Drugs long known to contribute to Osteoporosis
It has been known for decades that certain medications can contribute to bone loss. Among these drugs are corticosteroids such as cortisone, hydrocortisone, glucocorticoids, and prednisone. These drugs are used to treat asthma, rheumatoid arthritis, psoriasis, and colitis, among other conditions. Aluminum containing antacids contribute to osteoporosis because aluminum binds to minerals and renders them useless. Prolonged thyroid hormone therapy may lead to a significant loss of calcium from bones, increasing the risk of fractures in the spine, hip, and wrists. Thyroid hormone directly affects osteoblasts, stimulating them to release cytokines that then prompt osteoclasts to break down bone.
Progestin-based contraceptives such as Depo-Provera decrease estrogen levels, thereby increasing the risk of bone loss. Certain anticoagulants (blood thinning drugs) such as heparin have been known since 1963 to contribute to osteoporosis. Immunosuppressants such as cyclosporine, tacrolimus, and methotrexate can cause osteoporosis by interfering with the function of the osteoblasts that form bone and by stimulating bone breakdown. Anticonvulsants such as Dilantin decrease the production of vitamin D and interfere with calcium absorption. Lithium, a drug used to treat manic-depressive disorder, and high-dose loop diuretics, such as Lasix, also increase the risk for bone loss.
Antidepressants and the risk of Osteoporosis
The idea that serotonin might be involved in bone came as a surprise almost a decade ago. Researchers were astonished to find serotonin transporters and receptors in the bones of mice. (Bliziotes et al, Bone, 200l and Westbroek et al, Journal of Biological Chemistry, 2001). Serotonin transporters are in all types of bone cells - osteoblasts, which build new bone; osteoclasts, which break down old bone; and osteocytes, which are cells derived from osteoblasts. Disruption of the serotonin transporter results in lower bone mass, altered bone architecture, and reduced bone strength in mice. Following the discovery of a serotonin connection to bones, researchers wondered what effect Selective Serotonin Re-Uptake Inhibitors (SSRIs) might have on bone. SSRIs are a class of antidepressants that include Prozac, Paxil, and Zoloft. The drugs work by inhibiting the protein that transports serotonin. The possibility was raised that SSRIs might affect bone density by interfering with the regular breaking down and rebuilding of bone.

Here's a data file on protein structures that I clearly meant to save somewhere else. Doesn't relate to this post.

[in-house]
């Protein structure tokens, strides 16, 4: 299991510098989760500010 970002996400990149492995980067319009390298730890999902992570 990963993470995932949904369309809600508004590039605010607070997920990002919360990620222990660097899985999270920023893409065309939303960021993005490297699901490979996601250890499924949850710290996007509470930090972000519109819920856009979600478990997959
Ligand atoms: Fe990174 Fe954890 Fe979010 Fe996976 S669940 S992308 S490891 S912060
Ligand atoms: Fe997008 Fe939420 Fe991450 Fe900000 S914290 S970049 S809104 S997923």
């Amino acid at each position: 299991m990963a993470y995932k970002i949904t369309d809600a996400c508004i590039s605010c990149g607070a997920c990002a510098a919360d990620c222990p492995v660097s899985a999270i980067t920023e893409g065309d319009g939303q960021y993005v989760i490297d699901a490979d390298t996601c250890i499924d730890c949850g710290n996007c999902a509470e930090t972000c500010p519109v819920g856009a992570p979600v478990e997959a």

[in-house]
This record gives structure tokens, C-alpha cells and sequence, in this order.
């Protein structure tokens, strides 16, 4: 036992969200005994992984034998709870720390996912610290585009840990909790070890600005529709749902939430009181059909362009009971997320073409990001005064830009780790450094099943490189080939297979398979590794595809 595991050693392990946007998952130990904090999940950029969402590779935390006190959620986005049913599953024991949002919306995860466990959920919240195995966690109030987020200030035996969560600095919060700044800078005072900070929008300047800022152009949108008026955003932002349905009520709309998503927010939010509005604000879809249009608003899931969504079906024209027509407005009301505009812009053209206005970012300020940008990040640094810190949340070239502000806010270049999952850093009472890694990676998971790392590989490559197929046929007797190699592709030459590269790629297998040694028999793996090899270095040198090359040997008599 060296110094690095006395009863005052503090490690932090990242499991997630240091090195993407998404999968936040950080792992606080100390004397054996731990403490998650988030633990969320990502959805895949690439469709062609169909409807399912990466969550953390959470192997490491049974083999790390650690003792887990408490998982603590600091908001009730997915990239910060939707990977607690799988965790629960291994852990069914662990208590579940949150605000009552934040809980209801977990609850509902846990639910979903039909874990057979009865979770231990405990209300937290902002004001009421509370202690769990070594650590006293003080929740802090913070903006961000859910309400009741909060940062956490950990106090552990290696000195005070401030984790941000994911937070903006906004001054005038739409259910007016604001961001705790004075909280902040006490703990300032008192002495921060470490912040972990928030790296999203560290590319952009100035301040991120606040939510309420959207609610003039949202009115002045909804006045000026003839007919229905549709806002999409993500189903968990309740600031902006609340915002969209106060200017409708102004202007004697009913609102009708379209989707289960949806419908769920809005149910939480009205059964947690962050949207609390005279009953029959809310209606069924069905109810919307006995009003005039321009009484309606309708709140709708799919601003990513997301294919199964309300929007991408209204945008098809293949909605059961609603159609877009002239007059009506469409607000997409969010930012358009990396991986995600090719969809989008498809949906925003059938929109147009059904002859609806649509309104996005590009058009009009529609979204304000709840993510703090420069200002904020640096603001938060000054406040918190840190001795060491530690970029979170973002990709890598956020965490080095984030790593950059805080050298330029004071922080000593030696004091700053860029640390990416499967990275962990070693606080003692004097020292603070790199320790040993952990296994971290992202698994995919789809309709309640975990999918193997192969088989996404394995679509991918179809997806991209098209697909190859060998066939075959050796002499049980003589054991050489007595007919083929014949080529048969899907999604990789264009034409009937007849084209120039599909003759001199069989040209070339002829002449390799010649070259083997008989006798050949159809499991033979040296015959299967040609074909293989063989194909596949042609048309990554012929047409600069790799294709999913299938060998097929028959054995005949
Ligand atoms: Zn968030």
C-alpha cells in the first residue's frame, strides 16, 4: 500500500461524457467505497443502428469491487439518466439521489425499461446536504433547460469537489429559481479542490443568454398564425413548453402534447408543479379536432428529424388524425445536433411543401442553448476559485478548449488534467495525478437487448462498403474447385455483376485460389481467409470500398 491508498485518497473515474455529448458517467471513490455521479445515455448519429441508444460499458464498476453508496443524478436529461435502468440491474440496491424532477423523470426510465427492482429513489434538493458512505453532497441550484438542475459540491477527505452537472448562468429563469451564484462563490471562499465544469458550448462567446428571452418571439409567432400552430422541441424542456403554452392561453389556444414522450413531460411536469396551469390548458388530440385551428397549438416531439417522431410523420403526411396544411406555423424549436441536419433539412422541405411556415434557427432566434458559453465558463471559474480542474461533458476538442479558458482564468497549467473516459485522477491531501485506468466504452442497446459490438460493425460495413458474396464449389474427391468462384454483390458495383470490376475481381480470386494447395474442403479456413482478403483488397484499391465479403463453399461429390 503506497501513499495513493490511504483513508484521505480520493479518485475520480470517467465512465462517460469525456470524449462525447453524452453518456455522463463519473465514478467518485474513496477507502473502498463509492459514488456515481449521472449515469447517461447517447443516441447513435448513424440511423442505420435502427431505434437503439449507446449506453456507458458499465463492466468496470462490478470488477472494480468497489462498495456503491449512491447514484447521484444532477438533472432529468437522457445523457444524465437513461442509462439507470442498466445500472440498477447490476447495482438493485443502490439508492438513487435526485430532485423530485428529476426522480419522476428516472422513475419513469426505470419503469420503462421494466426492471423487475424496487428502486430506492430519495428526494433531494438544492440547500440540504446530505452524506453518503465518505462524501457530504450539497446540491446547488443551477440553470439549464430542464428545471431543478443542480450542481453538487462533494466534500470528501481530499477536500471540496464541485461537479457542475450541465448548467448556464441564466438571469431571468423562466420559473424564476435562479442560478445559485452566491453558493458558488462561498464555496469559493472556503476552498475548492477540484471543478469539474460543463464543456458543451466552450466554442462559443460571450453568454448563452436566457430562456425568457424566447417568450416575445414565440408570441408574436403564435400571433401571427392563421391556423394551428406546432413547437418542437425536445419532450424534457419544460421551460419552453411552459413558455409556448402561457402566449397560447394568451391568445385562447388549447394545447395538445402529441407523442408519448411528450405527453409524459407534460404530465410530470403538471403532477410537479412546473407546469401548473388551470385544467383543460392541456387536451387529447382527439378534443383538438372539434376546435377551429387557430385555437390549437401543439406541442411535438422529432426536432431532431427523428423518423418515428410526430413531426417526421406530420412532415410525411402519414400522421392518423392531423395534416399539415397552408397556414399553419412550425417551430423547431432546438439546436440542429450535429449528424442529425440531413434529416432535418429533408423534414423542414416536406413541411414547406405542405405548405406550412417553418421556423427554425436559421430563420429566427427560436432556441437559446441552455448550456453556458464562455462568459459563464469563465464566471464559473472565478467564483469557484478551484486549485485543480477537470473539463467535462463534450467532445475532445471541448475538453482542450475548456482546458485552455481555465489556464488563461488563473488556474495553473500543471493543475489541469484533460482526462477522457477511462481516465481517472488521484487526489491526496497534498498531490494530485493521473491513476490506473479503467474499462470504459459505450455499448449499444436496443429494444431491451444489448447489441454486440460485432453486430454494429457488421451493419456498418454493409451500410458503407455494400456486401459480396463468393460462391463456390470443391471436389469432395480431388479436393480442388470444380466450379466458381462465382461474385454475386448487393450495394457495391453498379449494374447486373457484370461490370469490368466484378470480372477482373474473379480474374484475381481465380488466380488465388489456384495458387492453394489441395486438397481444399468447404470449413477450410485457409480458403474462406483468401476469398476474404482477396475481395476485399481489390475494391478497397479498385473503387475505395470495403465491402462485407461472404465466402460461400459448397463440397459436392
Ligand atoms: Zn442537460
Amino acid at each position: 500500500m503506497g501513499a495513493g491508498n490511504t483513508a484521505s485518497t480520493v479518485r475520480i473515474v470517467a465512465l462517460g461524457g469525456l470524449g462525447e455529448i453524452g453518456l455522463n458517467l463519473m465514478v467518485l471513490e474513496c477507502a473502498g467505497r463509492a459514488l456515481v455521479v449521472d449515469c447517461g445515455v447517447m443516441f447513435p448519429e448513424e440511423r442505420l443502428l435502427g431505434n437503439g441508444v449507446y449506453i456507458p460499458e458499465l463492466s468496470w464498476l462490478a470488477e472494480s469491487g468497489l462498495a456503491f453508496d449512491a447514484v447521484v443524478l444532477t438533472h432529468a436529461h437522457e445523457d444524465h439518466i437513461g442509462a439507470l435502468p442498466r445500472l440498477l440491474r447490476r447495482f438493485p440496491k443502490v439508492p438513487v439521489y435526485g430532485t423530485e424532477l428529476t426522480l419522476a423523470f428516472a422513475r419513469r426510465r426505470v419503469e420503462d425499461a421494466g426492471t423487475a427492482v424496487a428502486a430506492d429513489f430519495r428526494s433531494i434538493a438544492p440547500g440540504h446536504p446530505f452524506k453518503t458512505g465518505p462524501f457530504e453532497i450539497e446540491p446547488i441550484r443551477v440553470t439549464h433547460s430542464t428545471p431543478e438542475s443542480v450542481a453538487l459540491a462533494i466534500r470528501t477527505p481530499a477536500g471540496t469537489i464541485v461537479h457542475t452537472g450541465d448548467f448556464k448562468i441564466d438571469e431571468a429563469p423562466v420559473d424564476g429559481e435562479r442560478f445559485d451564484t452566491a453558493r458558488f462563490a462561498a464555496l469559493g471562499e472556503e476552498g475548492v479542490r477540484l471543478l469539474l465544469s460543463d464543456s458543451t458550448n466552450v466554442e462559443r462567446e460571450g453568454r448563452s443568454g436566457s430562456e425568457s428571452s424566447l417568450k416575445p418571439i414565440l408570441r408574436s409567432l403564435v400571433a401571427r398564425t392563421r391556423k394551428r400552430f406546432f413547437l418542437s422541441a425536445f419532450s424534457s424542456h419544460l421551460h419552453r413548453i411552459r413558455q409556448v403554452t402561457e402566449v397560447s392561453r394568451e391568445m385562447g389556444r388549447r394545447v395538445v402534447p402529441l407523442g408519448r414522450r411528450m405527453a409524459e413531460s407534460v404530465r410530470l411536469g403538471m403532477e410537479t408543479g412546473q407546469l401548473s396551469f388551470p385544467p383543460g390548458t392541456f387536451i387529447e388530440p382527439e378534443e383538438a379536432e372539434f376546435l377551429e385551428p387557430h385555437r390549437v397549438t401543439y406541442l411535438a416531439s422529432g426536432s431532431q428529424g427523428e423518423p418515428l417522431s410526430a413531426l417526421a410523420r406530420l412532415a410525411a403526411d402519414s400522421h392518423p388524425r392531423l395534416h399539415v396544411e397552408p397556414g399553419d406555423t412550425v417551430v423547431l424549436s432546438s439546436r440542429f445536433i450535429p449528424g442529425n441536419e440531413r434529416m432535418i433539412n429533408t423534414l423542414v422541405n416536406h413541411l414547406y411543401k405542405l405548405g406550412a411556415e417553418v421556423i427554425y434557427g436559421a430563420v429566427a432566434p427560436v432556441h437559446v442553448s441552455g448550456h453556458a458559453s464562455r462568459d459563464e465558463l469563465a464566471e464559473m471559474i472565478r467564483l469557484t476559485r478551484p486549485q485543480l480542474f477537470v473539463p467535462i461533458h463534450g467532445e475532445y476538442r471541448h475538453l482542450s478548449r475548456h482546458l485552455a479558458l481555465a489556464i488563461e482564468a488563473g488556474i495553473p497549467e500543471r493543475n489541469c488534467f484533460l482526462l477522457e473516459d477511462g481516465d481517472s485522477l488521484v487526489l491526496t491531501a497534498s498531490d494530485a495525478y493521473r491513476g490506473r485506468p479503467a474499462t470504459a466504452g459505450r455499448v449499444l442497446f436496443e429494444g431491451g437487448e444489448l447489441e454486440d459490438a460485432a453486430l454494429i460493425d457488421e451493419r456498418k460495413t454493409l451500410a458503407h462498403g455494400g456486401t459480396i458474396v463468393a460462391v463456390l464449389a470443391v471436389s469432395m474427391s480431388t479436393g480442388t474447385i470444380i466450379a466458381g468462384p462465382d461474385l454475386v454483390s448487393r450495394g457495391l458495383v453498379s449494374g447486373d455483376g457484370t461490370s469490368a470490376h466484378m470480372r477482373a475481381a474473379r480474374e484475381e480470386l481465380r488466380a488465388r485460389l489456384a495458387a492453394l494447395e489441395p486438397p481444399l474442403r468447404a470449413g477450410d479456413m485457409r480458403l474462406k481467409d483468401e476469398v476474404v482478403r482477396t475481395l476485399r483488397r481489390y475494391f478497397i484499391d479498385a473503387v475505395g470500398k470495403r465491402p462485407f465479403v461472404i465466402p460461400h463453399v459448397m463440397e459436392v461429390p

Two related studies published in the June 25, 2007, issue of The Archives of Internal Medicine studied the effect of SSRIs in humans. In the first study the subjects were 2,722 women with an average age of 78. The study found that bone density declined in those taking SSRIs twice as fast as it did in other women. (Diem, et al) A similar study was done with nearly 6000 men, average age 65, with similar results. Men taking SSRIs had lower average bone density than those not on the drugs. (Haney, et al) The observed difference in bone mineral density for SSRIs was similar to that seen with glucocorticoids, the researchers said.
A third study published in the January 22 Archives of Internal Medicine, found that daily SSRI use in adults 50 years of age and older was associated with an increased risk of bone loss. The study found that those who took SSRIs had twice the fracture risk as those who did not take the medication. The risk of falling was also higher among those taking the pills, which can cause a drop in blood pressure and fainting in some people. (Goltzman, et al)
The most recent study appeared in the May 2009 issue of the Journal of General Internal Medicine. Lead researcher Leslie Spangler found that antidepressant use in postmenopausal women, who averaged 64 years of age, was linked to an increased risk of fractures of the spine and other sites. Those women on antidepressants had a 30 percent increased risk of spine fracture, she said, and a 20 percent increased risk of any type of fracture.
These studies are observational studies and therefore do not prove a cause and effect relationship between antidepressants and osteoporosis. To prove cause and effect, clinical trials are required. Observational studies can only show an association.
Next week's article will be on two other classes of drugs that cause osteoporosis.
Mary Lou Williams, M. Ed., is a lecturer and writer in the field of nutrition. She welcomes inquiries. She can be reached at 267-6480.